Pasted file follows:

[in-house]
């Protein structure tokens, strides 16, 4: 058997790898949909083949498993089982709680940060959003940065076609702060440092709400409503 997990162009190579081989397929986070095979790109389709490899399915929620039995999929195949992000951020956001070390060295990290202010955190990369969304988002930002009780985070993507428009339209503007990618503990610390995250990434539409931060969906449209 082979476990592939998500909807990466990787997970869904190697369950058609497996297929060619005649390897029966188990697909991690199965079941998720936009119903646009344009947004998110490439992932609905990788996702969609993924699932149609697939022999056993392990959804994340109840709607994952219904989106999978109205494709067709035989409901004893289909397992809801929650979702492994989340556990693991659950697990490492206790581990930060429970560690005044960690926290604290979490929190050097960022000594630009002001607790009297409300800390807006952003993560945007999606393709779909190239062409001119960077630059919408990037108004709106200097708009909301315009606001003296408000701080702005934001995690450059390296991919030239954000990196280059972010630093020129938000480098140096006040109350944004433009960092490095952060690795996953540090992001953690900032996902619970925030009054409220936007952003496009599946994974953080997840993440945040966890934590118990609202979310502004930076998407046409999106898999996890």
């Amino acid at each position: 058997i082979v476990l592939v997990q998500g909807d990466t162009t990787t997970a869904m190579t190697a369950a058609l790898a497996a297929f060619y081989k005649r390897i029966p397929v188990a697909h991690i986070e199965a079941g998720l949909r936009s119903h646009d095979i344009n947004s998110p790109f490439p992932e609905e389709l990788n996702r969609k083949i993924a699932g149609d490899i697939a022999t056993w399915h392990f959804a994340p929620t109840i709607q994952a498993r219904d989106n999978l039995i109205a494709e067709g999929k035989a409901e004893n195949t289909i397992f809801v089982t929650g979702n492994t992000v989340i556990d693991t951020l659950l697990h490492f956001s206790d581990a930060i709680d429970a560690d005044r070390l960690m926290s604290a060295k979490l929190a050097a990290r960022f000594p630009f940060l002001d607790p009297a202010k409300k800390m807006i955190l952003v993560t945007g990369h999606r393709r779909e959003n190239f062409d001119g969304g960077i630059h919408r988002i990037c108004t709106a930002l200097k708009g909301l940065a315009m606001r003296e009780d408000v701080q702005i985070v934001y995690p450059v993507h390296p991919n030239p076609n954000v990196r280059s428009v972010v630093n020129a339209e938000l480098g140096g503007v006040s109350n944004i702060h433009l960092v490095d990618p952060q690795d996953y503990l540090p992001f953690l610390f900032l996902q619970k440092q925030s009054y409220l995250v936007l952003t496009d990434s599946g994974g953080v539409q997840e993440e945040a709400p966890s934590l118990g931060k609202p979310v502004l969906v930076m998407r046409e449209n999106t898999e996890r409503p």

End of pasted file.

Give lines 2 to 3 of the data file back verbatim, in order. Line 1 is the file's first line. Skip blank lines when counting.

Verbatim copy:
């Protein structure tokens, strides 16, 4: 058997790898949909083949498993089982709680940060959003940065076609702060440092709400409503 997990162009190579081989397929986070095979790109389709490899399915929620039995999929195949992000951020956001070390060295990290202010955190990369969304988002930002009780985070993507428009339209503007990618503990610390995250990434539409931060969906449209 082979476990592939998500909807990466990787997970869904190697369950058609497996297929060619005649390897029966188990697909991690199965079941998720936009119903646009344009947004998110490439992932609905990788996702969609993924699932149609697939022999056993392990959804994340109840709607994952219904989106999978109205494709067709035989409901004893289909397992809801929650979702492994989340556990693991659950697990490492206790581990930060429970560690005044960690926290604290979490929190050097960022000594630009002001607790009297409300800390807006952003993560945007999606393709779909190239062409001119960077630059919408990037108004709106200097708009909301315009606001003296408000701080702005934001995690450059390296991919030239954000990196280059972010630093020129938000480098140096006040109350944004433009960092490095952060690795996953540090992001953690900032996902619970925030009054409220936007952003496009599946994974953080997840993440945040966890934590118990609202979310502004930076998407046409999106898999996890």
């Amino acid at each position: 058997i082979v476990l592939v997990q998500g909807d990466t162009t990787t997970a869904m190579t190697a369950a058609l790898a497996a297929f060619y081989k005649r390897i029966p397929v188990a697909h991690i986070e199965a079941g998720l949909r936009s119903h646009d095979i344009n947004s998110p790109f490439p992932e609905e389709l990788n996702r969609k083949i993924a699932g149609d490899i697939a022999t056993w399915h392990f959804a994340p929620t109840i709607q994952a498993r219904d989106n999978l039995i109205a494709e067709g999929k035989a409901e004893n195949t289909i397992f809801v089982t929650g979702n492994t992000v989340i556990d693991t951020l659950l697990h490492f956001s206790d581990a930060i709680d429970a560690d005044r070390l960690m926290s604290a060295k979490l929190a050097a990290r960022f000594p630009f940060l002001d607790p009297a202010k409300k800390m807006i955190l952003v993560t945007g990369h999606r393709r779909e959003n190239f062409d001119g969304g960077i630059h919408r988002i990037c108004t709106a930002l200097k708009g909301l940065a315009m606001r003296e009780d408000v701080q702005i985070v934001y995690p450059v993507h390296p991919n030239p076609n954000v990196r280059s428009v972010v630093n020129a339209e938000l480098g140096g503007v006040s109350n944004i702060h433009l960092v490095d990618p952060q690795d996953y503990l540090p992001f953690l610390f900032l996902q619970k440092q925030s009054y409220l995250v936007l952003t496009d990434s599946g994974g953080v539409q997840e993440e945040a709400p966890s934590l118990g931060k609202p979310v502004l969906v930076m998407r046409e449209n999106t898999e996890r409503p």